How and when is social networking important? Comparing European expatriate adjustment in China and Turkey
Social interaction has been demonstrated to be a main predictor of expatriate adjustment. However, the impact of social interaction on expatriate adjustment may vary for those in different cultures. Contextual factors, such as geographic proximity and cultural differences between the home country and the host country, may have a significant impact on the expatriate adjustment process. The current paper singles out the above contextual factors by comparing European expatriates in China and in Turkey. European expatriates in China (nÂ =Â 61) and Turkey (nÂ =Â 69) were surveyed to explore the different patterns of social interactions (personal network and support), and the impact of these on the psychological well-being of the two groups. The empirical evidence gathered by the current study will delineate these differences and similarities and their impacts on the expatriates' psychological well-being in these two host countries.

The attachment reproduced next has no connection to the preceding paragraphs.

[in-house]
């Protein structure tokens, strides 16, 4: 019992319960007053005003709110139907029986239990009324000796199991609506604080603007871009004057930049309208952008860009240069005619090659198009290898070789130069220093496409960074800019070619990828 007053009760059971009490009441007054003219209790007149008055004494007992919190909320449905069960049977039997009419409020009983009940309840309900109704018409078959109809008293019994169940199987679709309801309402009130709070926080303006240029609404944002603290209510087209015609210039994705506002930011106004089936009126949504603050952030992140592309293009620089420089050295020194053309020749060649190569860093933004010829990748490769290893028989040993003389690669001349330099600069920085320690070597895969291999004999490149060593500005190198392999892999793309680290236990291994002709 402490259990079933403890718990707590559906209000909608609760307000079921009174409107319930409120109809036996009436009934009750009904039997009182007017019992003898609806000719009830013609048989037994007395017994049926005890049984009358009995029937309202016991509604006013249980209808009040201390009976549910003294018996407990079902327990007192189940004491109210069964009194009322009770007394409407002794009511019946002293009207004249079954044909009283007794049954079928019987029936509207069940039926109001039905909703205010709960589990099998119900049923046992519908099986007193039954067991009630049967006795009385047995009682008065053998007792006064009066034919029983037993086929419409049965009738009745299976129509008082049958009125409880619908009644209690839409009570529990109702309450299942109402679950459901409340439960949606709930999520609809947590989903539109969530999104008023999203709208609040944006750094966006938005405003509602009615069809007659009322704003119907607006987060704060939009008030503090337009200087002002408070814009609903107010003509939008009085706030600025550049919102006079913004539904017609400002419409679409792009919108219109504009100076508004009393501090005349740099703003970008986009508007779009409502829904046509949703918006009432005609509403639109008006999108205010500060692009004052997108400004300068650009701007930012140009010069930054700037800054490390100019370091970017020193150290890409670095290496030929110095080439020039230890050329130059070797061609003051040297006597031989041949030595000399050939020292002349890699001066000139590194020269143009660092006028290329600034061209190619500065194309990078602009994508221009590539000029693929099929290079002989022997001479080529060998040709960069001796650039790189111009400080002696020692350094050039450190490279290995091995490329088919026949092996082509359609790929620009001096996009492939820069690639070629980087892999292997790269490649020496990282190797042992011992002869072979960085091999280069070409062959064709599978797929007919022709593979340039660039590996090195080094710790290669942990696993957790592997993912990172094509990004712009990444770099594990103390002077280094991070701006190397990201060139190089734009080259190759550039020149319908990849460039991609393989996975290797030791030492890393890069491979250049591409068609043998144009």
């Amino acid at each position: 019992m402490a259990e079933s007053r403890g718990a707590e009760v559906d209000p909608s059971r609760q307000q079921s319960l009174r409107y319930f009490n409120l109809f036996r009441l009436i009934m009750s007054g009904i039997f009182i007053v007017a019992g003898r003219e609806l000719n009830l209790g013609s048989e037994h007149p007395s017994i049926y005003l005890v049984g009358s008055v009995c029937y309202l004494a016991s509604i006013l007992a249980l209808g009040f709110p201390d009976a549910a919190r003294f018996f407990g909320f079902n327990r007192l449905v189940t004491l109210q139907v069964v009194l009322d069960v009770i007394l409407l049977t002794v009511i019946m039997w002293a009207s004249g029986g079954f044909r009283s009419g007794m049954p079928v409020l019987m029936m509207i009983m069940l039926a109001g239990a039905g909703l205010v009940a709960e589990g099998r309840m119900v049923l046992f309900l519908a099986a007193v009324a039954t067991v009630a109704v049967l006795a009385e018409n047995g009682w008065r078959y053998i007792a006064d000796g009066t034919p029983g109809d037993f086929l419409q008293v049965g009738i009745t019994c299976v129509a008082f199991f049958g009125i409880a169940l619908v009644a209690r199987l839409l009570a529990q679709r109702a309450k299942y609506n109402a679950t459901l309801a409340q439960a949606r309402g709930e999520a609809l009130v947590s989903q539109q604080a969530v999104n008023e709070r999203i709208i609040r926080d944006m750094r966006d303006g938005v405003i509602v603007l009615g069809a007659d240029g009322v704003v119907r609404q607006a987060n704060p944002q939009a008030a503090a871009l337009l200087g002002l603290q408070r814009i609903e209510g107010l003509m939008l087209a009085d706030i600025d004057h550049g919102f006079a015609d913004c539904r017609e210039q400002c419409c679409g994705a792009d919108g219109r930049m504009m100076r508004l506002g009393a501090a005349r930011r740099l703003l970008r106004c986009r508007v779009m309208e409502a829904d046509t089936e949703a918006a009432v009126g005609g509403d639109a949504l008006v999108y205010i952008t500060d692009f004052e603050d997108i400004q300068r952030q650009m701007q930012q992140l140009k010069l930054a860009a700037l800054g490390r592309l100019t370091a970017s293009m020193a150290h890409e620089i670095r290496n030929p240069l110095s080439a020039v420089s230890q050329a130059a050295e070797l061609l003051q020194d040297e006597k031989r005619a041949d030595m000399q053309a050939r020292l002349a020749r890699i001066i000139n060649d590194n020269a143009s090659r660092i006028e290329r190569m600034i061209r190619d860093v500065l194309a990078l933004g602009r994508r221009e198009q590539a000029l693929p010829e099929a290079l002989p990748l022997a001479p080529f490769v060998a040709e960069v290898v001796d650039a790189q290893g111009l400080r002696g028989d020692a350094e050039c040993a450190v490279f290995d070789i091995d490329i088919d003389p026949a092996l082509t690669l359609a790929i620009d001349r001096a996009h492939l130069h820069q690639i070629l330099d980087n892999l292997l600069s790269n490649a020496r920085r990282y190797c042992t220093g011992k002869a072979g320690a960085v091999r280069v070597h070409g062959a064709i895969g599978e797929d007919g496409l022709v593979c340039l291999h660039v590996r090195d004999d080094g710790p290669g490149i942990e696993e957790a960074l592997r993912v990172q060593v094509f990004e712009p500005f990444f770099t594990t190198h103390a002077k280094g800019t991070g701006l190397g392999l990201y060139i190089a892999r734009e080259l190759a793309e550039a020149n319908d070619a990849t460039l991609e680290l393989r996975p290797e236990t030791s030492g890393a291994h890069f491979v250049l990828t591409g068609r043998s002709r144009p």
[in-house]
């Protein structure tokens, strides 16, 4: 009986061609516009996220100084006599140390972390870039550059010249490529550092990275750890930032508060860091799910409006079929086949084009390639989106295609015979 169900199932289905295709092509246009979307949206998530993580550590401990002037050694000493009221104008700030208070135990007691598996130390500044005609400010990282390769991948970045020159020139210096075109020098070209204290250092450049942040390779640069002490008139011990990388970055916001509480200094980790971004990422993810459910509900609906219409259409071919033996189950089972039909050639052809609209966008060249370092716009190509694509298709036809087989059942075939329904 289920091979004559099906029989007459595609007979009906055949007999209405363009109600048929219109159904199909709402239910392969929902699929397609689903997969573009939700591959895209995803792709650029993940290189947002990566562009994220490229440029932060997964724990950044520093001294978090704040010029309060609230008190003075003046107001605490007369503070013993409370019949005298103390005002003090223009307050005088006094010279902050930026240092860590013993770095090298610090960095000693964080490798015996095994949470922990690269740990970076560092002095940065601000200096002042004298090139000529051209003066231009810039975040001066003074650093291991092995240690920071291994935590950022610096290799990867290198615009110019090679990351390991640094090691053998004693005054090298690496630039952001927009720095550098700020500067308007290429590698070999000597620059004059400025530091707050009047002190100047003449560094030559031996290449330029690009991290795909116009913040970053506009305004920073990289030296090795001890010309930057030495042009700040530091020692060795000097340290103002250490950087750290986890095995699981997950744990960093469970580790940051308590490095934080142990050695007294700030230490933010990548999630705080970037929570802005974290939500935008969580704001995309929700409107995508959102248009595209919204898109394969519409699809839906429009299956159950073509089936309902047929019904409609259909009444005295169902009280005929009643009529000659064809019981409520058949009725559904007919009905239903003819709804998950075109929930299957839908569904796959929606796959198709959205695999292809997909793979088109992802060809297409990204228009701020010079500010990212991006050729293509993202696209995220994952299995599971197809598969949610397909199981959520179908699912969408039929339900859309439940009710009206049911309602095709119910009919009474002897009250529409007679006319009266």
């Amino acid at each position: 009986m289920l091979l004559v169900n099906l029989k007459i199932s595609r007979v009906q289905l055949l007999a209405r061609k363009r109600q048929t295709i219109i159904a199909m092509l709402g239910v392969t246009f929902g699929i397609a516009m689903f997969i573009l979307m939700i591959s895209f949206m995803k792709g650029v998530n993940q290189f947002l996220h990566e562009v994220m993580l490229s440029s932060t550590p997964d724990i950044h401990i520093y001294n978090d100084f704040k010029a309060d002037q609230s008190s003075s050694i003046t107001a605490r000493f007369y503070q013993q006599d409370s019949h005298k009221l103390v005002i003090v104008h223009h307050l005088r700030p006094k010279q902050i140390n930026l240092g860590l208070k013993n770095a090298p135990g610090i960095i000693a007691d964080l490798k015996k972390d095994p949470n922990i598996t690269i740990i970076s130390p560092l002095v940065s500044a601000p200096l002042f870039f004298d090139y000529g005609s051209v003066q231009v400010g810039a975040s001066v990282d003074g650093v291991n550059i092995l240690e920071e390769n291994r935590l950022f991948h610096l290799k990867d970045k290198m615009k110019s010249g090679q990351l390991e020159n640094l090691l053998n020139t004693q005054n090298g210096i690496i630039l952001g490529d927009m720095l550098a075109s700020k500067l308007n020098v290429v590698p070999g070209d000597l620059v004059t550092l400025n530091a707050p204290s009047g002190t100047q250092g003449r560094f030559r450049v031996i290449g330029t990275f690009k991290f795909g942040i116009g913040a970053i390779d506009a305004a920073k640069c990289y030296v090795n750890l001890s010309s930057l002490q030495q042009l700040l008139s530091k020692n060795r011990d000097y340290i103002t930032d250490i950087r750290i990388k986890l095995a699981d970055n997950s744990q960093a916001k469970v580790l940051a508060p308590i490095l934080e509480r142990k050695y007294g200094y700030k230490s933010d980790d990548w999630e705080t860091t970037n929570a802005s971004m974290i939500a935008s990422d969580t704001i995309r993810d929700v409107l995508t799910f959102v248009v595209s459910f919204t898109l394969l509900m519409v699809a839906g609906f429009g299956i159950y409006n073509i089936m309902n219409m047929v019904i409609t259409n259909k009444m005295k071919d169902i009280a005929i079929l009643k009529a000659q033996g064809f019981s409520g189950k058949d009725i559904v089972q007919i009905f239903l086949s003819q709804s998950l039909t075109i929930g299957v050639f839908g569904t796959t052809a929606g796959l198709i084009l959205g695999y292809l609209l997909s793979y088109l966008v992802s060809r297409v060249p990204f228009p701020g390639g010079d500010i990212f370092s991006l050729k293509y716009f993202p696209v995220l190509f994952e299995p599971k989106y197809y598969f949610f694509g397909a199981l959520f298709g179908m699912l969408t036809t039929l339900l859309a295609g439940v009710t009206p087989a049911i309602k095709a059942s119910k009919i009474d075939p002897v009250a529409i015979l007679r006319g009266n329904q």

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Volume (Year): 12 (2006)
Issue (Month): 4 (December)
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- Scullion, Hugh & Brewster, Chris, 2001. "The management of expatriates: messages from Europe?," Journal of World Business, Elsevier, vol. 36(4), pages 346-365, January.
- Harzing, Anne-Wil, 2001. "Of bears, bumble-bees, and spiders: the role of expatriates in controlling foreign subsidiaries," Journal of World Business, Elsevier, vol. 36(4), pages 366-379, January.
- Tung, Rosalie L., 1998. "American expatriates abroad: From neophytes to cosmopolitans," Journal of World Business, Elsevier, vol. 33(2), pages 125-144, July.
- Ansgar Belke, 2004.
"Turkey and the EU: On the costs and benefits of integrating a small but dynamic economy,"
Intereconomics: Review of European Economic Policy,
Springer;German National Library of Economics;Centre for European Policy Studies (CEPS), vol. 39(6), pages 288-292, November.
- Ansgar Belke, 2004. "Turkey and the EU: On the Costs and Benefits of Integrating a Small but Dynamic Economy," Diskussionspapiere aus dem Institut für Volkswirtschaftslehre der Universität Hohenheim 247/2004, Department of Economics, University of Hohenheim, Germany.
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